England’s Earlier Spring

PG  22-23

Photo: Sue Snell

CHARLESTON in Sussex, England, home to members of the unconventional Bloomsbury group from 1916 until 1978, has never been primarily about the gardens. It’s better known for the creativity of its interiors, painted and decorated with a free, childlike hand, and the scandalous spouse-swapping lifestyle of its inhabitants. a freewheeling group that circled around the artists Duncan Grant and Vanessa Bell.

A new book, The Garden at Charleston by Sue Snell (Frances Lincoln, $30), reminded me of  a whirlwind two-day road trip I undertook with my friend Diana in very early April a couple of years ago to visit Sissinghurst, Great Dixter, Charleston, and Nymans, in that order.

The gardens at Charleston, under an acre, are often overlooked, but they are beautiful in that effortless English-garden way — neither formal nor informal, with stone walls of great character, verdant cloud-pruned hedges, flowering fruit trees, and perennial bulbs that have been naturalizing for decades.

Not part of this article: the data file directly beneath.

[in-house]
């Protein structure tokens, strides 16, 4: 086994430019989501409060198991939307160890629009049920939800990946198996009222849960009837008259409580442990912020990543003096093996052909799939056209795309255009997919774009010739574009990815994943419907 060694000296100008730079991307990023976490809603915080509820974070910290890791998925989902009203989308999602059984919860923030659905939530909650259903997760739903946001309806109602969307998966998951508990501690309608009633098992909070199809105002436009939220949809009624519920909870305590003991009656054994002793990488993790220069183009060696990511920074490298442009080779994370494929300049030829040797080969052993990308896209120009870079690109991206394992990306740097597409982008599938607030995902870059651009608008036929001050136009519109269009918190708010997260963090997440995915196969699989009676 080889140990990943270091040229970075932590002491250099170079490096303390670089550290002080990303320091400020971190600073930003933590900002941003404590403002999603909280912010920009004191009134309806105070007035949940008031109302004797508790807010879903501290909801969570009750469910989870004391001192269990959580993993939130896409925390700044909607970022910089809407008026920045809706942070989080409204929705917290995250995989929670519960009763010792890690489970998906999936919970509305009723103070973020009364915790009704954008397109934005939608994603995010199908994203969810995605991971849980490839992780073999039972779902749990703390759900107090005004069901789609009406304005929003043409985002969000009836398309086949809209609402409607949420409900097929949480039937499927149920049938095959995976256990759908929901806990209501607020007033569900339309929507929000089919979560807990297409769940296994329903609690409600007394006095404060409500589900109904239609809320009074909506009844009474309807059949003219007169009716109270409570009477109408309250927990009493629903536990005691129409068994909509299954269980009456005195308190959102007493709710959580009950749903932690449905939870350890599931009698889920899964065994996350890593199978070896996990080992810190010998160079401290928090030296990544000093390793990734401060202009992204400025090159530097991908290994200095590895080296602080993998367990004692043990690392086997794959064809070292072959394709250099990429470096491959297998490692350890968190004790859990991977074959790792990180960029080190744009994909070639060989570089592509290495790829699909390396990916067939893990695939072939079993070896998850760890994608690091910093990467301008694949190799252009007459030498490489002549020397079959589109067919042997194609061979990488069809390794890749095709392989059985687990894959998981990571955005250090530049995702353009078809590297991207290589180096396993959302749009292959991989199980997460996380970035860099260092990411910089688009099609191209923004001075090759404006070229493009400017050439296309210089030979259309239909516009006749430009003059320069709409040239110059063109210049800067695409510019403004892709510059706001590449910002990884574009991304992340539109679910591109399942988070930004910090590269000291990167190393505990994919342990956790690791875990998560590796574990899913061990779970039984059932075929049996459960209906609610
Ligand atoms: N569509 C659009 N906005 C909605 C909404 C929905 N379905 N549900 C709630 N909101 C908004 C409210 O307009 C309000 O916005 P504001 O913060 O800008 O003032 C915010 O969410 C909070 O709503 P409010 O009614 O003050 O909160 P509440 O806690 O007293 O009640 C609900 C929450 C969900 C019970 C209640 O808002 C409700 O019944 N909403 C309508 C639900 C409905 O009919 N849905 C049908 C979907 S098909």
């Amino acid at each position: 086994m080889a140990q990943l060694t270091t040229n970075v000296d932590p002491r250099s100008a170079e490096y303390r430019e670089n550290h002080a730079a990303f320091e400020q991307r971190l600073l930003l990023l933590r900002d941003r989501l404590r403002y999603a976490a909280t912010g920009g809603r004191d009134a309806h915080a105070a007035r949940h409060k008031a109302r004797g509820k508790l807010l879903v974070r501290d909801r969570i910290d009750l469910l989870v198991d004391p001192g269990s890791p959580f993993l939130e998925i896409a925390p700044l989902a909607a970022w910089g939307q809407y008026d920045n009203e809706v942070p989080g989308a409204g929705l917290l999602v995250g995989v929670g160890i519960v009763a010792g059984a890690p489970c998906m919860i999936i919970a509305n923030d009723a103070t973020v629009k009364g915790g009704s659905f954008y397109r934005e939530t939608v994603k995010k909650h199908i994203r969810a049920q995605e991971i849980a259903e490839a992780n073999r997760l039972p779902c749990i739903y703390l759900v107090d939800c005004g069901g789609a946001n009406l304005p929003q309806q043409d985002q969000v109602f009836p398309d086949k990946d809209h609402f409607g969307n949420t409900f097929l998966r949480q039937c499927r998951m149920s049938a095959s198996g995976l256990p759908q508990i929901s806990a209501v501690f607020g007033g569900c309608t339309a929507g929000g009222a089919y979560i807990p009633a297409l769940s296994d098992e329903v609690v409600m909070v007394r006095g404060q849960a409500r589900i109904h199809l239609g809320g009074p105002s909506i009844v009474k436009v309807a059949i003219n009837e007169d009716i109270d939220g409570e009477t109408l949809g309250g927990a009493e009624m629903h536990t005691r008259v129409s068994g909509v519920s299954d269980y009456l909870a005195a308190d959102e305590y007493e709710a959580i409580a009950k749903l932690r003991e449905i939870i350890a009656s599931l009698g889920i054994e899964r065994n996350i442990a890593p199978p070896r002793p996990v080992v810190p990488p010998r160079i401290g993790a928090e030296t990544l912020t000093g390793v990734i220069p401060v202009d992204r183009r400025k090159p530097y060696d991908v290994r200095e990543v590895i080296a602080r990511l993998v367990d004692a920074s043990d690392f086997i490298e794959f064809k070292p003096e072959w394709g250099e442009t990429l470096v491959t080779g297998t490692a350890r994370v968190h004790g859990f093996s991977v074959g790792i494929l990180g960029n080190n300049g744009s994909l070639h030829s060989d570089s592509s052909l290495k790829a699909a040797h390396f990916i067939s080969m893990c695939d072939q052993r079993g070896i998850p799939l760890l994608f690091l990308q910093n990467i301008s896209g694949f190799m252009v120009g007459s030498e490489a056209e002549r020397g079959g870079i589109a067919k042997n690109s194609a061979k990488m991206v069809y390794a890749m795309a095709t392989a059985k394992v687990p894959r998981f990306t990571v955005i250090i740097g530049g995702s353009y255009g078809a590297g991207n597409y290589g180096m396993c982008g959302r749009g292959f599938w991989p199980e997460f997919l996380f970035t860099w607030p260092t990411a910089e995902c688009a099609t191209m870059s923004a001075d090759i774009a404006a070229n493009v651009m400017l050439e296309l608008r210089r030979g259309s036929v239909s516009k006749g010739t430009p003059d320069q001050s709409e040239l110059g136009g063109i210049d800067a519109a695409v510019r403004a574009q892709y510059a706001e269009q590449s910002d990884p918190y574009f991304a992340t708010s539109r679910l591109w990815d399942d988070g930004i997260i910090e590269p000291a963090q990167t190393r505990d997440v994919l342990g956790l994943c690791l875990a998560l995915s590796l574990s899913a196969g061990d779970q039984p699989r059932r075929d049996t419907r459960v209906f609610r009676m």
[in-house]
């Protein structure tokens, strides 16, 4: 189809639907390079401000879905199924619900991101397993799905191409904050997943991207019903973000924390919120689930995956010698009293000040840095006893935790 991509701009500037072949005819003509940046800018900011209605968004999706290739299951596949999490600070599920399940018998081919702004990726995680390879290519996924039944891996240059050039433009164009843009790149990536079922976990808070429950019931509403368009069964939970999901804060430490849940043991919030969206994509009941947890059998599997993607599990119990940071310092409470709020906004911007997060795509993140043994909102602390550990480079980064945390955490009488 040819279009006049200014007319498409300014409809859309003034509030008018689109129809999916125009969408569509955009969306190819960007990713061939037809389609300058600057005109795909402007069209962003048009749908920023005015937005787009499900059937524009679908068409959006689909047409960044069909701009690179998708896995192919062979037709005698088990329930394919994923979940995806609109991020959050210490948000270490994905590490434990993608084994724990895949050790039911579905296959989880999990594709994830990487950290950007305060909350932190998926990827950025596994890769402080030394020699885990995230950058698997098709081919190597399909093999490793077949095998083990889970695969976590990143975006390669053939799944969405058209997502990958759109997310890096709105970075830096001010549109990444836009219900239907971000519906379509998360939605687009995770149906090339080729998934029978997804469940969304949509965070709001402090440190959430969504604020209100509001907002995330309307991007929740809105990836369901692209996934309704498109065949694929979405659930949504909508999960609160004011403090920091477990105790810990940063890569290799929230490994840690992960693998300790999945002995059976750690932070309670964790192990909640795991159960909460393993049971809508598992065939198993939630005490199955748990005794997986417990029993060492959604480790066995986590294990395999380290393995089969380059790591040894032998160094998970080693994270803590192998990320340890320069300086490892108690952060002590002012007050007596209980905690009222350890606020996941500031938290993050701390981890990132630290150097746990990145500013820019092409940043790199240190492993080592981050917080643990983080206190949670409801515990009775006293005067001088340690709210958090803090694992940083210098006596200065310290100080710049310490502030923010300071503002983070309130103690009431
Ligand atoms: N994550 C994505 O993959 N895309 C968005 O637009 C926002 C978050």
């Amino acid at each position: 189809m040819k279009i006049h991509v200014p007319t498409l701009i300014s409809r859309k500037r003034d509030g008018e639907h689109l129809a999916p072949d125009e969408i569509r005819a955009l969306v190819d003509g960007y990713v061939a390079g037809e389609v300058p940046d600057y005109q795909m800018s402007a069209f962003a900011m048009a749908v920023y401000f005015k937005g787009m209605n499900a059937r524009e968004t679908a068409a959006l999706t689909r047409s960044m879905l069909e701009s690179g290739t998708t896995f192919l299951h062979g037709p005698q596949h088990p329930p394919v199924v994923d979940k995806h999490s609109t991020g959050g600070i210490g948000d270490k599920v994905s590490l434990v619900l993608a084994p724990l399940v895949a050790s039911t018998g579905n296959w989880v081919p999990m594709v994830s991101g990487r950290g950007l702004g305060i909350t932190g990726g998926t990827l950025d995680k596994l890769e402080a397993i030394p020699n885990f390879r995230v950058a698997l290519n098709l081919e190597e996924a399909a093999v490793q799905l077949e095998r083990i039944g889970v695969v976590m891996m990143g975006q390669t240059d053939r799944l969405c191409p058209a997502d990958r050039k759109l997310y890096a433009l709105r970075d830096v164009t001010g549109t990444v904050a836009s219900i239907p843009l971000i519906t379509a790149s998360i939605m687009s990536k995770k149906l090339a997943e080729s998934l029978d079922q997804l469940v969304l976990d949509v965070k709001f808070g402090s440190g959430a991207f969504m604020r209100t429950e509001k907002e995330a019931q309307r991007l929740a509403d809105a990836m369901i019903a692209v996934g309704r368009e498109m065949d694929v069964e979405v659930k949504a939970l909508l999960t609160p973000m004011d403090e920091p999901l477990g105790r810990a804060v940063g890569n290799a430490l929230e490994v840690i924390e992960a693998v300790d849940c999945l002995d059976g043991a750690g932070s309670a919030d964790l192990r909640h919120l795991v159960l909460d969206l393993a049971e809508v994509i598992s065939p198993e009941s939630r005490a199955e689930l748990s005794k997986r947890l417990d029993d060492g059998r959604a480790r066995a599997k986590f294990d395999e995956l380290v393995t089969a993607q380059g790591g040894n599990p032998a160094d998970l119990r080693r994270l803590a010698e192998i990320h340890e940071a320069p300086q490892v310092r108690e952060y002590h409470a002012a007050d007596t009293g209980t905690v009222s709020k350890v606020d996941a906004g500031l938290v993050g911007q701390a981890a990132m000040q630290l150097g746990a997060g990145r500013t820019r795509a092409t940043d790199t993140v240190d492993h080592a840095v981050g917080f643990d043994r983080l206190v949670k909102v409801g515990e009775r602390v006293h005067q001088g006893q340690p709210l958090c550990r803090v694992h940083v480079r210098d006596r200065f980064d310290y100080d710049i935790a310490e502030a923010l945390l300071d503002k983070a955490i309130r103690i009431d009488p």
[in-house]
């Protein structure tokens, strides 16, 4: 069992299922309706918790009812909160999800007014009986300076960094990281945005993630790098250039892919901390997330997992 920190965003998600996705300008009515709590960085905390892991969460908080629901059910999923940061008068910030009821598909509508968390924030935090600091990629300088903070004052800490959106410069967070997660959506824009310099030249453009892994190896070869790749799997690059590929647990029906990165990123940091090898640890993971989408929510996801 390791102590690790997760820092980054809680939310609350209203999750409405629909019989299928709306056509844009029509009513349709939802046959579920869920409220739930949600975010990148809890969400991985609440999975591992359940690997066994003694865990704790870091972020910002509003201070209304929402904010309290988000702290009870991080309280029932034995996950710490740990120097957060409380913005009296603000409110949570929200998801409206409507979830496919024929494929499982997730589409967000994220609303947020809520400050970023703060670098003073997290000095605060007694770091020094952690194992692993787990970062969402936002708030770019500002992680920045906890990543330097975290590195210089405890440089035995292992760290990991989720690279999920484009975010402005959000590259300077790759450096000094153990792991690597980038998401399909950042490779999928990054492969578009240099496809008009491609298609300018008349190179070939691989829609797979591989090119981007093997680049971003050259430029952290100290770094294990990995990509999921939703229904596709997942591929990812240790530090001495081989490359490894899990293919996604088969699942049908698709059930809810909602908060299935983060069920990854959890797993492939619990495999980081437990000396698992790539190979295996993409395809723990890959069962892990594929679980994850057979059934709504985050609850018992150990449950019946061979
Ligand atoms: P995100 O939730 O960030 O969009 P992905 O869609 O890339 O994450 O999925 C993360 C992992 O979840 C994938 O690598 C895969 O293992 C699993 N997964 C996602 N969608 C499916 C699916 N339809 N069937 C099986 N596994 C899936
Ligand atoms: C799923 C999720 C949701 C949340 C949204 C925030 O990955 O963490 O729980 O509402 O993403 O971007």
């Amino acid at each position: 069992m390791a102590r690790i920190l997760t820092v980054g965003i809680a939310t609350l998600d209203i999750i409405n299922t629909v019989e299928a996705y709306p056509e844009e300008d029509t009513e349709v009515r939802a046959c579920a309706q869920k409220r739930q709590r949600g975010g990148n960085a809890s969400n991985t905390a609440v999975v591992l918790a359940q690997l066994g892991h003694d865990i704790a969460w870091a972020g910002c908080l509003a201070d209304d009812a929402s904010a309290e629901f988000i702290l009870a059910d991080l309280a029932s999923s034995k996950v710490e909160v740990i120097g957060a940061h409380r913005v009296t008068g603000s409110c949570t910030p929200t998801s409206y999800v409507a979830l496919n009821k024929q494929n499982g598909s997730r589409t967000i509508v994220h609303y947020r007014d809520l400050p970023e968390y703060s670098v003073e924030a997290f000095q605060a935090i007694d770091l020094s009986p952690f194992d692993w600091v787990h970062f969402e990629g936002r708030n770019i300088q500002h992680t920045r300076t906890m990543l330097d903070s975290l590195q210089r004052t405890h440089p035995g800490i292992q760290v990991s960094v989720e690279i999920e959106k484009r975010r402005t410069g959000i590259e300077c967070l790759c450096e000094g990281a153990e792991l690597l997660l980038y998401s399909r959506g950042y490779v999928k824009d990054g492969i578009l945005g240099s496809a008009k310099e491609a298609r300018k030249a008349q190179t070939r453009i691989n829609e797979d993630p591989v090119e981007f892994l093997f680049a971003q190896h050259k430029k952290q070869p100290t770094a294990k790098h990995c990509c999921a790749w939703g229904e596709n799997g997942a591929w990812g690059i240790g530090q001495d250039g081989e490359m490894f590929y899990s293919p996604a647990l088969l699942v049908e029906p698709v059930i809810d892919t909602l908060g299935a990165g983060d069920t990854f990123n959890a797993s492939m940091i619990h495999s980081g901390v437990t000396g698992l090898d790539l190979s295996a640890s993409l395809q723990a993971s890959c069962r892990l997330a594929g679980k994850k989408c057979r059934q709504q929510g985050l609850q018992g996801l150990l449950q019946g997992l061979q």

Photo: me

Springtime in England will be well underway a few short weeks from now, while we in the Northeast U.S. are still enduring mud season. Charleston opens to visitors the last week of March, and it’s not at all a bad time to take a transatlantic jaunt, before our own active garden season gets going.

Photo: Sue Snell

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